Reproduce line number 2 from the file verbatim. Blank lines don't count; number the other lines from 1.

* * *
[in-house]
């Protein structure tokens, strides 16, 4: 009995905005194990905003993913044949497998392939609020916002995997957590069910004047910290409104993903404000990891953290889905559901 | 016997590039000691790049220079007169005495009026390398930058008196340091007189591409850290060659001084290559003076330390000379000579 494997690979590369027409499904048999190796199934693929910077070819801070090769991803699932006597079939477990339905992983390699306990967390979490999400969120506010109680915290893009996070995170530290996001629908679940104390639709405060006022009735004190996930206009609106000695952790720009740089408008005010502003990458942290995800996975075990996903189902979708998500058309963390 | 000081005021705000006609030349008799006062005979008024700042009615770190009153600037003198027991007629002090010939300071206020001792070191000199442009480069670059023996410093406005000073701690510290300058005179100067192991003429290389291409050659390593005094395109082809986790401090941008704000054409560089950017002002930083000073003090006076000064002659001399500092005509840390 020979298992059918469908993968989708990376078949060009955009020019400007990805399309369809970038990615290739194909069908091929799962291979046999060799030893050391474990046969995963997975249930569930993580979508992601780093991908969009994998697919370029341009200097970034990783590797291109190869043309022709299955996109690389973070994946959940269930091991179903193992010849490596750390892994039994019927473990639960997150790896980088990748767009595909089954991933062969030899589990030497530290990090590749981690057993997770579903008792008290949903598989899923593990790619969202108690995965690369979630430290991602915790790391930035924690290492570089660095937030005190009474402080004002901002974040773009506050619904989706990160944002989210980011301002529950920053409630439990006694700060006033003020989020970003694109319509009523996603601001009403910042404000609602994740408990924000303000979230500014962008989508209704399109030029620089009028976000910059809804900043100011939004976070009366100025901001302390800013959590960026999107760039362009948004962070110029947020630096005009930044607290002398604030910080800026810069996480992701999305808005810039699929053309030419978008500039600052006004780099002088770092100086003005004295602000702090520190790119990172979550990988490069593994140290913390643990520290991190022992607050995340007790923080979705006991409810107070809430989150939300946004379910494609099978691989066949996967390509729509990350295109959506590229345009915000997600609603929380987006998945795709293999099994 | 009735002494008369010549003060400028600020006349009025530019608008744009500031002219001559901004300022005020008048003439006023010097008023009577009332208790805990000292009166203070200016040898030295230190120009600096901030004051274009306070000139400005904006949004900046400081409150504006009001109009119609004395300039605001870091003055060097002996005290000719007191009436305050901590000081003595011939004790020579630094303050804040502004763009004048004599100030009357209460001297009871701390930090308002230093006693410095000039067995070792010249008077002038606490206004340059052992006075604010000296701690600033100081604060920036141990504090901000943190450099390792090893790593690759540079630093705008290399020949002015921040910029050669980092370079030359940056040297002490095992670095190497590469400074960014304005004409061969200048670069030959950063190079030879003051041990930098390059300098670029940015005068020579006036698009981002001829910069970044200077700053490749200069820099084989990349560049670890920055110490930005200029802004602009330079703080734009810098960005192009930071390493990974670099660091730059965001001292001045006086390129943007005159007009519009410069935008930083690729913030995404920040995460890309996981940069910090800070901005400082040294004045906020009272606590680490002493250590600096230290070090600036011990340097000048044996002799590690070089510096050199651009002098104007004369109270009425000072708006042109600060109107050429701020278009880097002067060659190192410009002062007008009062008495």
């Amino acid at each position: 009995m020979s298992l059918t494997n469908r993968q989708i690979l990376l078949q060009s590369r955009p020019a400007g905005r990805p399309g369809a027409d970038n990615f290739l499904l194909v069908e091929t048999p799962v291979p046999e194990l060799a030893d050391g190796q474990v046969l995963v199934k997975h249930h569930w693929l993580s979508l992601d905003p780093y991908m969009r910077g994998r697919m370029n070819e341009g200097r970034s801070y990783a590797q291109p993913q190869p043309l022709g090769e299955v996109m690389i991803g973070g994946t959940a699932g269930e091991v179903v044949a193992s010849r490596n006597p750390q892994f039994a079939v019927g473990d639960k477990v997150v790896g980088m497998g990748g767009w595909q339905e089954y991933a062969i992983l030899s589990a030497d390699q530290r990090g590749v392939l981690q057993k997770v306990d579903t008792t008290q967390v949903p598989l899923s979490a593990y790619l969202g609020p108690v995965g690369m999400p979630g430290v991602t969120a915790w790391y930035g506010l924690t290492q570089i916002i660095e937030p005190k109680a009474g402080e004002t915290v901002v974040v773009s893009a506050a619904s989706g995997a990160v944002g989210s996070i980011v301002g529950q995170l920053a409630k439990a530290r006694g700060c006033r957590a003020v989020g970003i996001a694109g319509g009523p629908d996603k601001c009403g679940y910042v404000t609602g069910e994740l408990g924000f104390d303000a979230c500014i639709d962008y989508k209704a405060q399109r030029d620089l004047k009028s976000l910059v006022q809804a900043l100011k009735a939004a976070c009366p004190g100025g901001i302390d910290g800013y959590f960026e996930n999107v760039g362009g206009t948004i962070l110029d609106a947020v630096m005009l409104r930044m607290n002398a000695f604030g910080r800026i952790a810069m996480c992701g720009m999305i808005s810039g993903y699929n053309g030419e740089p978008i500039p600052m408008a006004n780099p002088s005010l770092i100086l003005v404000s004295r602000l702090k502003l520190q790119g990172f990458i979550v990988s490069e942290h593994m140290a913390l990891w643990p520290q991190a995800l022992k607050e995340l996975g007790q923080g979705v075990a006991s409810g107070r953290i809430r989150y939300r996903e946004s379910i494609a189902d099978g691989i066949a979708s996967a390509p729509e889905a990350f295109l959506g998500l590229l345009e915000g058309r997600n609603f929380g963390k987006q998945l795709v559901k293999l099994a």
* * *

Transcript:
């Protein structure tokens, strides 16, 4: 009995905005194990905003993913044949497998392939609020916002995997957590069910004047910290409104993903404000990891953290889905559901 | 016997590039000691790049220079007169005495009026390398930058008196340091007189591409850290060659001084290559003076330390000379000579 494997690979590369027409499904048999190796199934693929910077070819801070090769991803699932006597079939477990339905992983390699306990967390979490999400969120506010109680915290893009996070995170530290996001629908679940104390639709405060006022009735004190996930206009609106000695952790720009740089408008005010502003990458942290995800996975075990996903189902979708998500058309963390 | 000081005021705000006609030349008799006062005979008024700042009615770190009153600037003198027991007629002090010939300071206020001792070191000199442009480069670059023996410093406005000073701690510290300058005179100067192991003429290389291409050659390593005094395109082809986790401090941008704000054409560089950017002002930083000073003090006076000064002659001399500092005509840390 020979298992059918469908993968989708990376078949060009955009020019400007990805399309369809970038990615290739194909069908091929799962291979046999060799030893050391474990046969995963997975249930569930993580979508992601780093991908969009994998697919370029341009200097970034990783590797291109190869043309022709299955996109690389973070994946959940269930091991179903193992010849490596750390892994039994019927473990639960997150790896980088990748767009595909089954991933062969030899589990030497530290990090590749981690057993997770579903008792008290949903598989899923593990790619969202108690995965690369979630430290991602915790790391930035924690290492570089660095937030005190009474402080004002901002974040773009506050619904989706990160944002989210980011301002529950920053409630439990006694700060006033003020989020970003694109319509009523996603601001009403910042404000609602994740408990924000303000979230500014962008989508209704399109030029620089009028976000910059809804900043100011939004976070009366100025901001302390800013959590960026999107760039362009948004962070110029947020630096005009930044607290002398604030910080800026810069996480992701999305808005810039699929053309030419978008500039600052006004780099002088770092100086003005004295602000702090520190790119990172979550990988490069593994140290913390643990520290991190022992607050995340007790923080979705006991409810107070809430989150939300946004379910494609099978691989066949996967390509729509990350295109959506590229345009915000997600609603929380987006998945795709293999099994 | 009735002494008369010549003060400028600020006349009025530019608008744009500031002219001559901004300022005020008048003439006023010097008023009577009332208790805990000292009166203070200016040898030295230190120009600096901030004051274009306070000139400005904006949004900046400081409150504006009001109009119609004395300039605001870091003055060097002996005290000719007191009436305050901590000081003595011939004790020579630094303050804040502004763009004048004599100030009357209460001297009871701390930090308002230093006693410095000039067995070792010249008077002038606490206004340059052992006075604010000296701690600033100081604060920036141990504090901000943190450099390792090893790593690759540079630093705008290399020949002015921040910029050669980092370079030359940056040297002490095992670095190497590469400074960014304005004409061969200048670069030959950063190079030879003051041990930098390059300098670029940015005068020579006036698009981002001829910069970044200077700053490749200069820099084989990349560049670890920055110490930005200029802004602009330079703080734009810098960005192009930071390493990974670099660091730059965001001292001045006086390129943007005159007009519009410069935008930083690729913030995404920040995460890309996981940069910090800070901005400082040294004045906020009272606590680490002493250590600096230290070090600036011990340097000048044996002799590690070089510096050199651009002098104007004369109270009425000072708006042109600060109107050429701020278009880097002067060659190192410009002062007008009062008495």